Of the 3,302 deaths in hospitals in England, 1,749 were 80 or over, 39% were 60 to 70 years of age and 7% were 40 to 59 years of age.

A total of 29 were under the age of 40, including three children and adolescents.

Germany tests more than 70,000 people a day, while only 11,764 were carried out in England on Thursday.

Ministers privately complained that Public Health England had resisted the use of private laboratories for testing, but the IBMS has now highlighted the supply crisis.

The main shortages identified by the IBMS relate to reagents – chemicals that extract the genetic code from the swab virus so that they can be tested – and the plastic tubes used to hold the samples.

Wilson said, “My concern is that if we don’t resolve these supply chain issues, we may find ourselves in a position where hospitals will not be able to test all patients and will have to try to judge who has Covid- 19 and treat them accordingly.

“It could see patients with and without coronavirus treated together, which would really increase the risk of infection.

“If all patients are tested to the extent possible, as is currently the case and we hope it will continue, it could mean that not all healthcare workers will be tested. “

Test equipment is also supplied by British companies, which cannot keep up with the growing demand. Laboratory workers say there is no problem with having enough staff for testing, as they have recruited highly qualified staff and operate a 24-hour service.

At the moment, Britain is doing antigen tests, which establish if people currently have a coronavirus.

But the government admitted yesterday that it had failed its antibody test – which shows if someone has had the disease and therefore has immunity – which further compromises the 100,000 target per day.

The government has ordered 17.5 million “revolutionary” tests.

But it turned out that many do not work. Hancock said, “We don’t have a reliable home test. I don’t think an entry into service will hit the 100,000 target. ”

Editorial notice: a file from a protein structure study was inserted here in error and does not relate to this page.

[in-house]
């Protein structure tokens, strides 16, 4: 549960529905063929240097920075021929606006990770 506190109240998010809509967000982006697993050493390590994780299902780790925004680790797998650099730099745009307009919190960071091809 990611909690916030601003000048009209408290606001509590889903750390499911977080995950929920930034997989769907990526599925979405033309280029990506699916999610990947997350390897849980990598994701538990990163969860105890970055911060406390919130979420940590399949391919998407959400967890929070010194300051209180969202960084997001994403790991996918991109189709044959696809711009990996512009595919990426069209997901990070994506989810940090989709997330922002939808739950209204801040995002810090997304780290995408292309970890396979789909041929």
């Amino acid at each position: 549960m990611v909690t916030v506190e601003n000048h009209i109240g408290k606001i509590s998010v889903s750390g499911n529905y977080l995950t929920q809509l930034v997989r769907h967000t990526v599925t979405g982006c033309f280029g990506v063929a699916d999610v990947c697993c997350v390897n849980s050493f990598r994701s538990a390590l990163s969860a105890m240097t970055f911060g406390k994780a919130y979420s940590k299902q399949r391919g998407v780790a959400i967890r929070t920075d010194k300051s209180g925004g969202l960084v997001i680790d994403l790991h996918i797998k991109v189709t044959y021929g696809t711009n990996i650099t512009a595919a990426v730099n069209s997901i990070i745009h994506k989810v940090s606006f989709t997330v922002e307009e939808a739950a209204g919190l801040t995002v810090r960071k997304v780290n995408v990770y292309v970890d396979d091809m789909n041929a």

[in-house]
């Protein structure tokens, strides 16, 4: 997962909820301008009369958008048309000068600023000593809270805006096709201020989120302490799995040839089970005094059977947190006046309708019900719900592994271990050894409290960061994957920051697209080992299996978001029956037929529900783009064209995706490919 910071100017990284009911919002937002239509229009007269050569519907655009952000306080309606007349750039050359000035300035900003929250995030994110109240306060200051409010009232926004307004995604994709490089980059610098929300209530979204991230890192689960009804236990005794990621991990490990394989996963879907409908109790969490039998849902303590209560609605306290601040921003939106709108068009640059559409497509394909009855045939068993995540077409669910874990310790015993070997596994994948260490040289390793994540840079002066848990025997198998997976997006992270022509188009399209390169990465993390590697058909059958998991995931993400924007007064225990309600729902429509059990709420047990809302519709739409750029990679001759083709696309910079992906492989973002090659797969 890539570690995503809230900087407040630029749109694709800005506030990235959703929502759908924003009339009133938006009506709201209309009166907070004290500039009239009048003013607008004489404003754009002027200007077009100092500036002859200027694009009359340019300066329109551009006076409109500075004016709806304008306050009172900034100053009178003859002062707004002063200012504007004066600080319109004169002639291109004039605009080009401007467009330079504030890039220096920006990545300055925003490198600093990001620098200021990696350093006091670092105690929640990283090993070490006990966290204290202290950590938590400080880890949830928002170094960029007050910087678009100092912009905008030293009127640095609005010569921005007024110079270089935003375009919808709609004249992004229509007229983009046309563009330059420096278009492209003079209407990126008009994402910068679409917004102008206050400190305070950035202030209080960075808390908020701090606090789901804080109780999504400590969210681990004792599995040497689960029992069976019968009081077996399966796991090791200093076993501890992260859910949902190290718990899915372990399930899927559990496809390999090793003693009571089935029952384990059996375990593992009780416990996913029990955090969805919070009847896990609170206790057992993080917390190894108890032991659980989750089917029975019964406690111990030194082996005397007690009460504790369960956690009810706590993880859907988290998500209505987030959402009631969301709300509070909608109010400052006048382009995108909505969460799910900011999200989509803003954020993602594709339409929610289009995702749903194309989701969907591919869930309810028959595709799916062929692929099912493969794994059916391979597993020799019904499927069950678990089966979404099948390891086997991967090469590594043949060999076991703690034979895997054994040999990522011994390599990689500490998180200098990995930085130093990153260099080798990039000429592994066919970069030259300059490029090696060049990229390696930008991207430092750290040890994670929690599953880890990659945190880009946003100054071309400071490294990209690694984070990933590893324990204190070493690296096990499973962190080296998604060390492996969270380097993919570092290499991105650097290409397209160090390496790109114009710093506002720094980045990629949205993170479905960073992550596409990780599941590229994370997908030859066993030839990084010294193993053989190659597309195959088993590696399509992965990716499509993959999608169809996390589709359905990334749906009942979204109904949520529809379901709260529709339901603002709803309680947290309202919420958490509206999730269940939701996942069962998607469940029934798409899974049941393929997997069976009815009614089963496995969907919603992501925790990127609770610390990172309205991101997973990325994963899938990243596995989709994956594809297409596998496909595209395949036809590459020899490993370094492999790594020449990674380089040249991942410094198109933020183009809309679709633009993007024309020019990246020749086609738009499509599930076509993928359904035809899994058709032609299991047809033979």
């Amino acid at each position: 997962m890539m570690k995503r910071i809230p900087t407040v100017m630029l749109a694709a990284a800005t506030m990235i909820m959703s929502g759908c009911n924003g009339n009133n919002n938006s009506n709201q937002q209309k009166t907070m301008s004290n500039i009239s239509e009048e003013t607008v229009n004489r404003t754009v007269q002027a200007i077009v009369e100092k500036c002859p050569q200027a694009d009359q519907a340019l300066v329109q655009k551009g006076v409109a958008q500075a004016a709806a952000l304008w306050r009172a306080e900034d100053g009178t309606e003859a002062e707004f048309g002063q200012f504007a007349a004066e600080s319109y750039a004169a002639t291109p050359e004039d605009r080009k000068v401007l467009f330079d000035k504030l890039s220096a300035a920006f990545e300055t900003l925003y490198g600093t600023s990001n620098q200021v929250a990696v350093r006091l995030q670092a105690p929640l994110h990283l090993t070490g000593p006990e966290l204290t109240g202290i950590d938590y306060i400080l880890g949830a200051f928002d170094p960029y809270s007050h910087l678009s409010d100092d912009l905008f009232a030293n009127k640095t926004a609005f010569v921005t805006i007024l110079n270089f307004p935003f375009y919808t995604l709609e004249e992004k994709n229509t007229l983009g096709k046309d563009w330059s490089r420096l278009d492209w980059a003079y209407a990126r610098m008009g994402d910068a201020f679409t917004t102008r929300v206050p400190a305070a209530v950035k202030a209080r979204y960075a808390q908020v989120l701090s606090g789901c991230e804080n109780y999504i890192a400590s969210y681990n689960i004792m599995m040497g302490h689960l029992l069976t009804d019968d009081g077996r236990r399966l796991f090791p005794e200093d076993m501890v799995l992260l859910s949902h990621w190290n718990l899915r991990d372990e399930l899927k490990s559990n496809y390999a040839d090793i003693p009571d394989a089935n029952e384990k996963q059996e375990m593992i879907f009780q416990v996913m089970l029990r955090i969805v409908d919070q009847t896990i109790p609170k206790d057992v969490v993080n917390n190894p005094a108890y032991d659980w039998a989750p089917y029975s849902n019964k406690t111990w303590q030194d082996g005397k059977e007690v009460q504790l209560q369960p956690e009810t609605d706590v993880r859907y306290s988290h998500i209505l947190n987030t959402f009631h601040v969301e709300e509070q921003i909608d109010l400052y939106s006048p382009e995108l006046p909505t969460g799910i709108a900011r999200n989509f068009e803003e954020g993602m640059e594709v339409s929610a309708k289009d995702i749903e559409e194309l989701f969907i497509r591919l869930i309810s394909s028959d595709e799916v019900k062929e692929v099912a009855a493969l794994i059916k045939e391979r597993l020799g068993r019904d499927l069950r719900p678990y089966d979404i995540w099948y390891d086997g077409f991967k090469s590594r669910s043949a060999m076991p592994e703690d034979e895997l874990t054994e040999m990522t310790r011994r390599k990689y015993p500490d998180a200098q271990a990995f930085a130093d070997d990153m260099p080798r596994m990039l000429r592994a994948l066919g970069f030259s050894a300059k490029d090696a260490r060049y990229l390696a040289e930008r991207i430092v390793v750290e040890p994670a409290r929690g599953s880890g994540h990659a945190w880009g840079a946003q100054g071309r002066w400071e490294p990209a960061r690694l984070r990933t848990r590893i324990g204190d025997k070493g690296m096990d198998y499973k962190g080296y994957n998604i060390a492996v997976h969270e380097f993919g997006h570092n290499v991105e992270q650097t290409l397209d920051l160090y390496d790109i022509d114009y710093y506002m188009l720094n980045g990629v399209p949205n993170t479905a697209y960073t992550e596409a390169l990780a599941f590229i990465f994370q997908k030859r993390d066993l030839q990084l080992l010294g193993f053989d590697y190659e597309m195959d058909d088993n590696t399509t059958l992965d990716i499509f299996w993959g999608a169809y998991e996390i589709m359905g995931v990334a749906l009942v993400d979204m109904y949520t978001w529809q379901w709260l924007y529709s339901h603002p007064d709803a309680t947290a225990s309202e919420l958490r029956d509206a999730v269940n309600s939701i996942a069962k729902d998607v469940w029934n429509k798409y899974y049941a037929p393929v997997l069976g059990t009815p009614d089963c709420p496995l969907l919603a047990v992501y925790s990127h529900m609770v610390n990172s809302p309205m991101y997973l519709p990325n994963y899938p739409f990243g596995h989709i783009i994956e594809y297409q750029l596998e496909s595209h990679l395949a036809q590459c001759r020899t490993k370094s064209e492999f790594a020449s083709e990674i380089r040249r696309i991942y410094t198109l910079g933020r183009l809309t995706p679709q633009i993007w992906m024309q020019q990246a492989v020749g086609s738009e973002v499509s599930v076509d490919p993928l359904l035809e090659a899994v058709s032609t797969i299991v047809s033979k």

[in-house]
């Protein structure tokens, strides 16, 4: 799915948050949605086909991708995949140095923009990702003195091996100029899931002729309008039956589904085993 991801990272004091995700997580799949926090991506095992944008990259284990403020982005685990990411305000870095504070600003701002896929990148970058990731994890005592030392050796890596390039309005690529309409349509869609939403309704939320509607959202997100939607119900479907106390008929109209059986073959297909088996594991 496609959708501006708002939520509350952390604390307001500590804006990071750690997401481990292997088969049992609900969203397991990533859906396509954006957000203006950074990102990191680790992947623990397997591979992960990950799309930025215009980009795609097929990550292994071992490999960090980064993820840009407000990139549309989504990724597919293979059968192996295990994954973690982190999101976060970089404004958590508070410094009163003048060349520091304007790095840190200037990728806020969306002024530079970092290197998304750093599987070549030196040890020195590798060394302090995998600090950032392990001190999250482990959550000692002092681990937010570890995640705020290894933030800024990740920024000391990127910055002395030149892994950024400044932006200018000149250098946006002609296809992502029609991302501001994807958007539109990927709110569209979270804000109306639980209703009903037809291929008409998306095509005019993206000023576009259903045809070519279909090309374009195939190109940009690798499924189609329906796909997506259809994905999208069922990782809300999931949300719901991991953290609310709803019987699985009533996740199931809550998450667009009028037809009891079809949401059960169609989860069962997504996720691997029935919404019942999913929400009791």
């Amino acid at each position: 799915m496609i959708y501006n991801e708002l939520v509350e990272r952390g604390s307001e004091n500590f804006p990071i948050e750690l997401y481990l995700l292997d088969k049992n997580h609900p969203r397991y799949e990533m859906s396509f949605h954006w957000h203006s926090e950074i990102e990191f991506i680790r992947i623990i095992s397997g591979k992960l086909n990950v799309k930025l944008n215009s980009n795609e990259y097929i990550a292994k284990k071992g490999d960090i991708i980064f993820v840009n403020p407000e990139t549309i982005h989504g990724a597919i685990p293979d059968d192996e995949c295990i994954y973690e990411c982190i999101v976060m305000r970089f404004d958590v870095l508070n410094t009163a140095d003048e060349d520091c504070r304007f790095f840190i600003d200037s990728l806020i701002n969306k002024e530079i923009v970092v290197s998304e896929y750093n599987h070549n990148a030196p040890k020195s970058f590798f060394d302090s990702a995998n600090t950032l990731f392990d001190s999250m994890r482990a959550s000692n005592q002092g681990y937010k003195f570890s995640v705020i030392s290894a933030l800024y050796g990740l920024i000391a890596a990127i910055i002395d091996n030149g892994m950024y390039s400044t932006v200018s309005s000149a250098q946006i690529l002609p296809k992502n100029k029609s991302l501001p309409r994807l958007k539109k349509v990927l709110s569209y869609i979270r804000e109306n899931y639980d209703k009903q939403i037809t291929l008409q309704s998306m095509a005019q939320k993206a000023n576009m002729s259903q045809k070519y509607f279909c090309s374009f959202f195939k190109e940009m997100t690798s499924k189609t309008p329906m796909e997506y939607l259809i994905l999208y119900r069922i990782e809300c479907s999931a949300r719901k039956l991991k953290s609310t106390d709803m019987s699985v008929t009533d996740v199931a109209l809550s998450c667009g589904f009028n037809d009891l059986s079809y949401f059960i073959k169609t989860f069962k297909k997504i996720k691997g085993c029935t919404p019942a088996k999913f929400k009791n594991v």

Responding to criticism from the IBMS, Hancock acknowledged that it would be “difficult” to get vital equipment on time.

He added: “We are absolutely determined to reach the new target of 100,000 tests per day. Yes, this will involve certain challenges. Everyone can see that there are challenges in the world, but we are determined to get there. “

He said 7,000 NHS workers have now been tested and about 35,000 are currently on sick leave.

Suspended transplants

Hospitals have started to suspend vital organ transplants in a desperate attempt to free up beds.

Health bosses have warned that high-risk operations could be entirely abandoned in a matter of days as the NHS prepares for an increase in Covid-19 cases.

A shortage of NHS workers and the lack of intensive care beds have already seen some hospitals suspend procedures. Although partly motivated by the desire to protect the health of patients, it will leave many people at increased risk of death.

The NHS Blood and Transplant Group said: “A complete cessation of activity is not currently universally supported by the clinical community, but we also recognize that this time can only be in a few days. “